Glassware is a popular kitchen item for serving and storing food, but it can also be quite fragile. If you're in the market for some new glassware or if you're just wondering whether glassware from your grandma's house can be heated safely in the microwave, read on.
In general, glassware should not be microwaved.
Glass can crack or shatter in the high heat of a microwave, which can cut you if you handle it before it cools down. Additionally, some types of glass may become so hot that they could burn your skin or cause an explosion inside your microwave. For example, Pyrex—a brand of insulating glassware used for cooking and baking—will sometimes explode when heated above 1,200 degrees Fahrenheit! This is because the borosilicate glass weakens once exposed to temperatures above its threshold limit (Tg).
If you want to be able to microwave glassware safely, follow these rules.
- Follow the manufacturer's instructions on your microwave oven. Some microwaves have a default setting that prevents certain pieces of glassware from being used in them. If this is the case, read the manual and see if there's an alternative way of heating up your food without having to buy new glassware or china plates.
- Use only items marked as "microwave safe." If you own something that isn't marked as such, it might be time for an upgrade—or at least a trip down memory lane to see if you can find out what brand it is so that you can purchase new supplies somewhere else (and hopefully avoid breakage). Alternatively, check with someone at home who has used similar dishes in their own microwaves: they may know whether something is safe for this purpose or not!
Glassware marked as "microwave safe" can probably be heated in the microwave.
If you have a piece of glassware that is marked "microwave safe," it may be safe for microwaving. Microwave-safe glassware is marked with a symbol that looks like a circle with a line through it—usually on the bottom of the piece. This symbol indicates that the item can be heated in a microwave oven; however, some pieces may be labeled "Not for use in microwave" instead. If your dish has these markings, you'll want to find out if your particular brand or style of dish can fit inside your microwave before cooking with it.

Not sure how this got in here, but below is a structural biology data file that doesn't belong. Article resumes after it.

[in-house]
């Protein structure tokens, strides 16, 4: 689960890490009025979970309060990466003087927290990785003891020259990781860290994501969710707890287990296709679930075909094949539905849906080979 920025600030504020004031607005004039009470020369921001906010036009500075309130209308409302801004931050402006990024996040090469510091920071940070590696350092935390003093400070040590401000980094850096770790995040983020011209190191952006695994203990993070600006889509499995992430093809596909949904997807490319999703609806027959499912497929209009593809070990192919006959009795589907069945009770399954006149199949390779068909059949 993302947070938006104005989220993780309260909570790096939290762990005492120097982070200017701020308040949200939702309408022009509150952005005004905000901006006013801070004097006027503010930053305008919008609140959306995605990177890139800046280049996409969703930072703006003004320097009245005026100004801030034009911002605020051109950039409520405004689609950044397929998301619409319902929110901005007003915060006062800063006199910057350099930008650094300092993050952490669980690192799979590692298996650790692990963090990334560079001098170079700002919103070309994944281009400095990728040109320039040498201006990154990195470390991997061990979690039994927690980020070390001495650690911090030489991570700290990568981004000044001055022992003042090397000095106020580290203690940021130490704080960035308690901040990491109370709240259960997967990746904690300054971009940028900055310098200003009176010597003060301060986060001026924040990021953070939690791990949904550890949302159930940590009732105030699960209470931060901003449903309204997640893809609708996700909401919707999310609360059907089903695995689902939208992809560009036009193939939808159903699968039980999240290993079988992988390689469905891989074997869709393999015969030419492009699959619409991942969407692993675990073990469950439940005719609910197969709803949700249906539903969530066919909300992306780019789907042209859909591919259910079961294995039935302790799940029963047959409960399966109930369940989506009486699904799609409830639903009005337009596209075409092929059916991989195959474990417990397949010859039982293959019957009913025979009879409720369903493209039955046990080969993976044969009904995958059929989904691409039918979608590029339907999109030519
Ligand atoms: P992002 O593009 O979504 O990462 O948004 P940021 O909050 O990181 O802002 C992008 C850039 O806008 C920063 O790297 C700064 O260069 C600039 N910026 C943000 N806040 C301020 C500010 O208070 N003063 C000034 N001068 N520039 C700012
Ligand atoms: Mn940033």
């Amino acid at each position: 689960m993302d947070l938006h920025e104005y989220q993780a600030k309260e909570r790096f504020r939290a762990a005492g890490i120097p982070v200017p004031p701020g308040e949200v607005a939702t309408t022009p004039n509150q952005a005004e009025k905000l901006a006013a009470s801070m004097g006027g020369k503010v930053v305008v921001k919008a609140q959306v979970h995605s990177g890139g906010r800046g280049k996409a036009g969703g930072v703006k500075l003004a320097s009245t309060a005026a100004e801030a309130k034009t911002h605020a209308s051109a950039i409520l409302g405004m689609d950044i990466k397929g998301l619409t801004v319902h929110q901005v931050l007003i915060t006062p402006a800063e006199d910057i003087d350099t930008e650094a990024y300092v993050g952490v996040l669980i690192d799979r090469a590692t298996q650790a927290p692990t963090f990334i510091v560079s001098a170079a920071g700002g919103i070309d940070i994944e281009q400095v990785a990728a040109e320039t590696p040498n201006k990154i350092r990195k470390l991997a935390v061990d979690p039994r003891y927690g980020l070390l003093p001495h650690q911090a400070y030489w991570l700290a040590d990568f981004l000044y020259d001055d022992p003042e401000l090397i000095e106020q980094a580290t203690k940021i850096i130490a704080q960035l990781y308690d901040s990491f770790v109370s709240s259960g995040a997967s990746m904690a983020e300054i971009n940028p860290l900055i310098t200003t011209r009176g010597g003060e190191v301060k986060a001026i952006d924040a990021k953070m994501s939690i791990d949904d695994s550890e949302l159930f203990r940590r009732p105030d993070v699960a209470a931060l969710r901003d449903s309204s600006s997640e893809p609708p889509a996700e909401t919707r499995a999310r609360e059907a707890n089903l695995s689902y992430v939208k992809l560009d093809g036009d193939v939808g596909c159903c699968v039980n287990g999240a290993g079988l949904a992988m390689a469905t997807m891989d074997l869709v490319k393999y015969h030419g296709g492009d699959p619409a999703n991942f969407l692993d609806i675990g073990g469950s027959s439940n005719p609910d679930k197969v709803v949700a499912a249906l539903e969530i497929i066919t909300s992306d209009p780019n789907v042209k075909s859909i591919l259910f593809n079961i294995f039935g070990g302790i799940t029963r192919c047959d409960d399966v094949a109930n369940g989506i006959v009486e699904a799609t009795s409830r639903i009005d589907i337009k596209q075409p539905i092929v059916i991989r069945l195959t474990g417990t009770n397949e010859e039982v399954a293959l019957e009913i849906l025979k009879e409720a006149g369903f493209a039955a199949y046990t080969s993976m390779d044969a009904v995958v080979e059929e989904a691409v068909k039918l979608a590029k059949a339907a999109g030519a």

Heating glassware in stages rather than all at once can minimize thermal shock and cracking.
- A sudden change of temperature can cause the glass to crack or break, especially if you heat it up quickly.
- If you want to bake your glassware, use a lower setting and let the oven heat up gradually so that your glass does not crack or shatter.
Avoid using metal vessels or metal decorations in the microwave.
While metal is a good conductor of heat, it should be used with caution. Metal vessels or metal decorations can cause sparks — which is dangerous for you and the glassware. It's best to avoid using them in the microwave altogether, but if you must (for example, if you have a tray that won't fit in your microwave), then use them sparingly and carefully as they can cause the glass to break.
Microwaving metal can cause it to spark, which could start a fire or burn you.
You should never put metal in the microwave, even if it's just an earring. Metal can spark when it's placed into the microwave, which is especially dangerous if it happens to be a very hot day outside and you're not paying attention. Sparking metal could start a fire or burn you, so make sure you don't put any kind of metal in your microwave—especially anything that has decorative, ornate designs on it.
Do not put glassware with gold or silver rims in the microwave unless you know that the metal is safe for microwaves.
You should not put glassware with gold or silver rims in the microwave unless you know that the metal is safe for microwaves. Many metal rims aren't safe for cooking because they can melt, warp, and even burst into flames. Do not use any kind of rimmed glassware—including shot glasses—in your microwave unless it says "microwave safe" on the bottom of the item. If you want to be really cautious about it, check with your manufacturer before using any glassware that's been outfitted with a metal rim.
You can't always trust whether glassware will hold up in a microwave
Sometimes you can't always trust whether glassware will hold up in a microwave. Glassware is not always microwave safe. Glassware can crack or shatter in the microwave, especially when it's old, new, or made of different types of glass.
Glassware that's damaged by thermal shock (like putting hot liquids in cold glasses) can cause fires to start inside your microwave oven and damage the outer wall which could even lead to an explosion! Some metal utensils and bowls may also damage your glassware as they're heated together so they don't fit well together anymore after being taken out of the oven.
In conclusion, we can say that glassware is not generally safe for use in a microwave. However, if you follow the rules and use specific types of glassware, you may be able to heat it safely.